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5 sneaky tricks crypto phishing scammers used last year: SlowMist

5 sneaky tricks crypto phishing scammers used last year: SlowMist

Blockchain security firm SlowMist has highlighted five common phishing techniques crypto scammers used on victims in 2022, including malicious browser bookmarks, phony sales orders and trojan malware spread on messaging app Discord.

It comes after the security firm recorded a total of 303 blockchain security incidents in the year, with 31.6% of these incidents caused by phishing, rug pull or other scams, according to a Jan. 9 SlowMist blockchain security report.

A pie chart of attack methods in 2022 in percentages. Source: SlowMist

Malicious browser bookmarks

One of the phishing strategies makes use of bookmark managers, a feature in most modern browsers.

SlowMist said scammers have been exploiting these to ultimately gain access to a project owner’s Discord account.

“By inserting JavaScript code into bookmarks through these phishing pages, attackers can potentially gain access to a Discord user’s information and take over the permissions of a project owner’s account,” the firm wrote.

After guiding victims to add the malicious bookmark through a phishing page, the scammer waits until the victim clicks on the bookmark while logged into Discord, which triggers the implanted JavaScript code and sends the victim’s personal information to the scammer’s Discord channel.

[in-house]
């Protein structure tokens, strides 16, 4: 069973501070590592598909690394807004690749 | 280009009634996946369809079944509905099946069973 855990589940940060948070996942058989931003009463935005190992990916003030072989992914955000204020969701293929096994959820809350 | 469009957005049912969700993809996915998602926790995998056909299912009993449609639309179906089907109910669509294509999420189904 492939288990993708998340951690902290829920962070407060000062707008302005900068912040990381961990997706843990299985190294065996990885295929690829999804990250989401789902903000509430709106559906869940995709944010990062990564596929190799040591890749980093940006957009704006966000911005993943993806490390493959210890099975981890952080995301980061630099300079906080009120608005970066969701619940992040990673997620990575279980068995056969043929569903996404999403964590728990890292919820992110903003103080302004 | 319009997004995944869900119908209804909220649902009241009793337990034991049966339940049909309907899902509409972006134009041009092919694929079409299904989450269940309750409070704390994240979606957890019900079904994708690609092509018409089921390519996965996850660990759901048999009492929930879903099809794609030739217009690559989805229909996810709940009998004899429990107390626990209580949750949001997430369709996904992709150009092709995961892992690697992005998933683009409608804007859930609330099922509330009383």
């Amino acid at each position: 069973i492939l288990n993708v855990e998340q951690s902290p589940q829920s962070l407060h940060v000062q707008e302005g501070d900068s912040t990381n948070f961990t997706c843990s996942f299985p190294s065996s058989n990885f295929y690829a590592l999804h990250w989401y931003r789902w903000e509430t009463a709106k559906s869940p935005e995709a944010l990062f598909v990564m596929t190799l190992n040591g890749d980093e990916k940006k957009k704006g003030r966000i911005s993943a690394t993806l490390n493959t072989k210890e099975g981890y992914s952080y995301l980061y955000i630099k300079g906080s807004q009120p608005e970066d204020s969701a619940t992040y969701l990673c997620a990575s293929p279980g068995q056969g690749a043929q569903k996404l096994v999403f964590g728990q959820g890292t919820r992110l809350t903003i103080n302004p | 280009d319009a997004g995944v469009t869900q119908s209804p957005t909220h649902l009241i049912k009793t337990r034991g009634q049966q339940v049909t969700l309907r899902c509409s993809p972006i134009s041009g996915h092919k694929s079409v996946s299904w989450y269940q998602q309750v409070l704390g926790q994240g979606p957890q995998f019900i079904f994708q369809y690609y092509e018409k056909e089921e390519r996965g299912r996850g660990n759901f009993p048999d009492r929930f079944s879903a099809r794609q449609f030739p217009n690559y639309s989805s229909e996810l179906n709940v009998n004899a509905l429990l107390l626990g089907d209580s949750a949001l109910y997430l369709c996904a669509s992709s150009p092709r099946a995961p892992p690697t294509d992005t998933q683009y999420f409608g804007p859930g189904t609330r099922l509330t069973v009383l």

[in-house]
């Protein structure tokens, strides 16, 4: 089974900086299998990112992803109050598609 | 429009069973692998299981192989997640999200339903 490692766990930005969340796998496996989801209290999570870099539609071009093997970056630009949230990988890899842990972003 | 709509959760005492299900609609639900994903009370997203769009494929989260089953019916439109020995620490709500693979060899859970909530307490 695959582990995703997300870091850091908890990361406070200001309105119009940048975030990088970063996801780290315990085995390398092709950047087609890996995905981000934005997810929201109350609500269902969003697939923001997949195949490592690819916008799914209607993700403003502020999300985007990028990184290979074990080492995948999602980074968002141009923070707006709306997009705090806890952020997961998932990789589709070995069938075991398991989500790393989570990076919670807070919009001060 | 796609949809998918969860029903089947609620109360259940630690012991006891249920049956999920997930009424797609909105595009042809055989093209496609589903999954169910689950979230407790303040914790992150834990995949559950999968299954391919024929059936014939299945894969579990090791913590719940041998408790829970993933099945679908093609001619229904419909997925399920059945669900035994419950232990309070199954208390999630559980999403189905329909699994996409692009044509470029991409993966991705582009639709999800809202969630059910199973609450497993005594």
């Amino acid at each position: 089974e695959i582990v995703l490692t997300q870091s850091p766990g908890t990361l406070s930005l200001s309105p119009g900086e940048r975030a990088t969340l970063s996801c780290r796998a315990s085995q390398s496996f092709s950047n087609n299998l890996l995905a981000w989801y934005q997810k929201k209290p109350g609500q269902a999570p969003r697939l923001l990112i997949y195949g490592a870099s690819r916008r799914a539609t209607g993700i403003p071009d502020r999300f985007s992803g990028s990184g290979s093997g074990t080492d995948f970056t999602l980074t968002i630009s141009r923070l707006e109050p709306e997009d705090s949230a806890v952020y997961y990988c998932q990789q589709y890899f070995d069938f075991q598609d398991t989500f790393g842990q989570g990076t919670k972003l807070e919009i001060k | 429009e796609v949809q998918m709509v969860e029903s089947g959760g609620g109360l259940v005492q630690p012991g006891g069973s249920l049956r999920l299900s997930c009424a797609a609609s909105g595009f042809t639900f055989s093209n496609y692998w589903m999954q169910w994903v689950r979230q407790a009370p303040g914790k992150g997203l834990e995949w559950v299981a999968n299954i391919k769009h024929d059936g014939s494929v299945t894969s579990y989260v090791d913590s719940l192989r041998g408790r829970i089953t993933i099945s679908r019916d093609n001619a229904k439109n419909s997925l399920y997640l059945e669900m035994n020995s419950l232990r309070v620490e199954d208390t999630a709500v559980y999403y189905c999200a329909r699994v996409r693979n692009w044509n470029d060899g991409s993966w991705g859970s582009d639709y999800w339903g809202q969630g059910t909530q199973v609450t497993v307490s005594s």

During this process, the scammer can steal a victim’s Discord Token (encryption of a Discord username and password) and thus gain access to their account, which allows them to post fake messages and links to more phishing scams posing as the victim.

‘Zero dollar purchase’ NFT phishing

Out of 56 major NFT security breaches, 22 of those were the result of phishing attacks, according to SlowMist.

One of the more popular methods used by scammers tricks victims into signing over NFTs for practically nothing through a phony sales order.

Once the victim signs the order, the scammer can then purchase the user’s NFTs through a marketplace at a price determined by them.

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“Unfortunately, it’s not possible to deauthorize a stolen signature through sites like Revoke,” SlowMist wrote.



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